6 Reasons to Appreciate Your Job As a Caregiver

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Taking care of an aging loved one is draining, both physically and emotionally. It can be lonely, overwhelming and frustrating, and it often seems thankless. Despite all of this, family caregivers persevere and wake up every day to face new challenges. Why? Because they care.

Caregiving is the ultimate act of love. It is a selfless, generous thing to do, and one that many people wouldn’t think about taking on.

So give yourself some credit. Realize how important your role as a caregiver is. In times of grief and frustration, it is difficult to imagine how in the world caregiving can be considered a positive experience. However, if you delve a little deeper, you will find the silver linings of your clouds.

  1. Accomplishment
    Providing care for another person is uncharted territory. Most people are unprepared for this role. There are no courses on how to be a good caregiver. There is no textbook on what to expect. Somehow, you figured it out. You learn everything you can, get creative when you have to and do your best. Caregiving is a huge personal accomplishment, and you should be proud of your resourcefulness, flexibility and determination.
  2. A Rewarding Experience
    Even with a difficult parent, caregiving can be one of the most rewarding experiences of your life. It is easy to get wrapped up in the daily grind of providing care, but when we adopt this short-sighted perspective, our efforts don’t seem very rewarding. Looking back someday, you will probably think that the time spent with your loved one was incredibly gratifying. When you are feeling overwhelmed, try to take a step back and think about the big picture.
  3. Being There
    One of the biggest fears that people have about illness and death is going through these events alone. Because of you, your loved one will never have to face that. Whether they are of sound mind or struggling with the effects of dementia, they will understand on some level that you are with them when they need you most. Your time, effort and attention provide comfort and have a profoundly beneficial impact on your loved one. This is an priceless gift.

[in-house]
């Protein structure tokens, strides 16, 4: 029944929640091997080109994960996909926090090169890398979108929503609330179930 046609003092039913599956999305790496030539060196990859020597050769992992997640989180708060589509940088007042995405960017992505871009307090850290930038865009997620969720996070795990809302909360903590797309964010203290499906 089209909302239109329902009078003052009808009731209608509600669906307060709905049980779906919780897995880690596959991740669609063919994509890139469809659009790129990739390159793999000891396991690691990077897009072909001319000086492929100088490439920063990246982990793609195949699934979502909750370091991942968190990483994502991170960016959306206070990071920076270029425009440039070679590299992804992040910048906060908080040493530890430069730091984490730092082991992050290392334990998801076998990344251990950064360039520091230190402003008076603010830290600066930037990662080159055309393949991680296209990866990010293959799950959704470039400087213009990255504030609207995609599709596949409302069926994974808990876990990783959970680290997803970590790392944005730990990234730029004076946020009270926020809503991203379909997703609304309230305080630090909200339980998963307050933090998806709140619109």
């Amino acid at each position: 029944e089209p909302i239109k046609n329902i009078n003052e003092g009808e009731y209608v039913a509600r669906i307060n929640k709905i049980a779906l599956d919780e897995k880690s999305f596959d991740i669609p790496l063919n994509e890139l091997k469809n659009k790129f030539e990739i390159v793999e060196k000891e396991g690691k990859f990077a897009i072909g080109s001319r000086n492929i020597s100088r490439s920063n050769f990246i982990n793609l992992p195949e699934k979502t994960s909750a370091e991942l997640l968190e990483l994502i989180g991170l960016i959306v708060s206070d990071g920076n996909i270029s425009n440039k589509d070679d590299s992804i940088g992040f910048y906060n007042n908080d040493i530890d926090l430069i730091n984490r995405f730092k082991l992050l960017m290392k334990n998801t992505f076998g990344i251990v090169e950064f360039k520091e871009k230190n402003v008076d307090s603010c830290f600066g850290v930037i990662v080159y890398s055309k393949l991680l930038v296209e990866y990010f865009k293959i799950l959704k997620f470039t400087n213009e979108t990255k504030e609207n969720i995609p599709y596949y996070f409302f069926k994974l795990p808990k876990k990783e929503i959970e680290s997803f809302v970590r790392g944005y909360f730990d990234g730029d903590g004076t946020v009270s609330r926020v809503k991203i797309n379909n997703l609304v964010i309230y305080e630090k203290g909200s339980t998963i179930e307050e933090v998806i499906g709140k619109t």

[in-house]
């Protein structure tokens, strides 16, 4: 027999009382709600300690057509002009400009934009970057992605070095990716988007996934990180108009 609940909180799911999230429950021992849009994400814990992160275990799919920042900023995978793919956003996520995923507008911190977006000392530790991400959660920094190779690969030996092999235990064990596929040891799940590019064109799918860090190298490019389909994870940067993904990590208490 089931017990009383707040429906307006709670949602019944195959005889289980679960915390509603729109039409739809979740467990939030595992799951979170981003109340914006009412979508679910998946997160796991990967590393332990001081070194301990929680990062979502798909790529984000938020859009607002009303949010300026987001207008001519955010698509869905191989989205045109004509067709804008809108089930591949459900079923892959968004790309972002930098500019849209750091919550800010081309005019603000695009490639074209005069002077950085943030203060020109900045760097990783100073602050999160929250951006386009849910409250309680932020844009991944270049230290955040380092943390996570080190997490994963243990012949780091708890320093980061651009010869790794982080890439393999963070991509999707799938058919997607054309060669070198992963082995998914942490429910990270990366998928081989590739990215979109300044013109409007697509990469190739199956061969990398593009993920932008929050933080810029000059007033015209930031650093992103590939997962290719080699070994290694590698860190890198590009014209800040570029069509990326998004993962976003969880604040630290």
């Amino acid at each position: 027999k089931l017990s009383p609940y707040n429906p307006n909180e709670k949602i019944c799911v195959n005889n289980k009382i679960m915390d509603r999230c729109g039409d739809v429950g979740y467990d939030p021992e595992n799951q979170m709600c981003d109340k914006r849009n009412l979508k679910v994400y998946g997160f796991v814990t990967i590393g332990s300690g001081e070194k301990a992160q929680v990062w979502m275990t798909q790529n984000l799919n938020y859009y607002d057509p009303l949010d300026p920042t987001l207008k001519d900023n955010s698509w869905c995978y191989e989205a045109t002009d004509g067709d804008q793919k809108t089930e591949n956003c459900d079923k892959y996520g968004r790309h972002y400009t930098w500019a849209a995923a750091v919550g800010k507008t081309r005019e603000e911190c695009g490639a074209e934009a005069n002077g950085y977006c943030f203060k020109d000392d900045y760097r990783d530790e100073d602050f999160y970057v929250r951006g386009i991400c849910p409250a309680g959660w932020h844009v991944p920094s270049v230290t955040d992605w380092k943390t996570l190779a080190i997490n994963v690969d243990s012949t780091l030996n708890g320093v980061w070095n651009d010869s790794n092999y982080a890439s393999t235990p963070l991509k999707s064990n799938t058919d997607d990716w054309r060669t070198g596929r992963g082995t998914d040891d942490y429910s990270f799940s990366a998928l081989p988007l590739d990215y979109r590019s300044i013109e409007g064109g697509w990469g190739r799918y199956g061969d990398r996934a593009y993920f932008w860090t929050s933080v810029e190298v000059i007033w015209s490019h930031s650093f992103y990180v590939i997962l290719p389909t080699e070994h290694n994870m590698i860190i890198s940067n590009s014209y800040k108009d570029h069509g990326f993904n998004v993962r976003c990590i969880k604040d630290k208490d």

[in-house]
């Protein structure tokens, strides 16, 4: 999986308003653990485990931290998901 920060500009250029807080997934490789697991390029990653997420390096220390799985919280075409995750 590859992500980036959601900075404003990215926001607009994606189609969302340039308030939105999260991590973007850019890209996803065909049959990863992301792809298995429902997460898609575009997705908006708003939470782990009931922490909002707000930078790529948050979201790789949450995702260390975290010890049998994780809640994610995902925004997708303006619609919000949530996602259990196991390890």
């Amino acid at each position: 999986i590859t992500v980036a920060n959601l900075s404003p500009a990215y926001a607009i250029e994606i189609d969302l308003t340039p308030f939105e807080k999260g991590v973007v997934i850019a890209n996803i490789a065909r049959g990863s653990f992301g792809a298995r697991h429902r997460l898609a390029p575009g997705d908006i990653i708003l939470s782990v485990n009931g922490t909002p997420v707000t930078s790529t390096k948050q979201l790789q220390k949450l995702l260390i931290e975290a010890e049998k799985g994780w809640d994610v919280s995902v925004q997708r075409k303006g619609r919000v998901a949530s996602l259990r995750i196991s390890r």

4. Precious Moments
    Like life, caregiving is full of ups and downs. They may be few and far between, but when special moments come along, they make your heart sing. A moment of recognition from a loved one with dementia, a heartfelt “thank you” from someone who is usually ornery, a long-lost family story and a shared laugh are all treasures for caregivers to cherish. These highpoints can also act as fuel to keep you chugging along if you let them. Looking back on your caregiving journey, you will remember those tender moments.
  5. You are Forever Changed
    Caregiving changes your perspective on life. This experience will help you realize what is important to you in the long run and what your goals are for yourself, your family, and your own golden years. Even under the most challenging circumstances, taking care of someone you love can have a powerful influence on your outlook, your relationships and your life.
  6. Making a Difference
    Never underestimate the impact you have on others. You’re not going to get an award, and you may not even receive any acknowledgment for what you do or what you sacrifice. But always remember: you are making a difference in someone’s life every day. That’s what life is all about.

The decision to choose others over yourself, to show mercy, to choose quality over quantity of life, and to send the message that “I am here for you,” these things are the ultimate expression of love. It isn’t easy, but it is commendable. You are part of something bigger than yourself. Celebrate it. Embrace it.

Source: https://www.agingcare.com/articles/rewards-of-family-caregiving-140724.htm

Dave Nassaney
Dave Nassaney
Join Dave Nassaney, The Caregiver's Caregiver, author of numerous articles and books, speaker, life coach, and radio talk-show host for caregivers who are burned out, but his most important role is being a caregiver to his lovely wife, Charlene. His upcoming book, "It's My Life, Too! Reclaim Your Caregiver Sanity by Learning When To Say Yes - When To Say No In Long Term Caregiving" is designed to teach caregivers who are taking care of their loved ones (due to an illness or disability) how to take care of themselves FIRST. If they don't learn this, they will likely suffer burnout and become as helpless as the person they are caring for. Tune in every Wednesdays at 12:00 pm, PST, for interviews with experts in the caregiving field, as they discuss topics of great interest to caregivers, which will help them avoid burnout. The call in number to listen is (480) 945 0442. Recorded podcasts can be found at www.DaveTheCaregiversCaregiver.com after each interview date.

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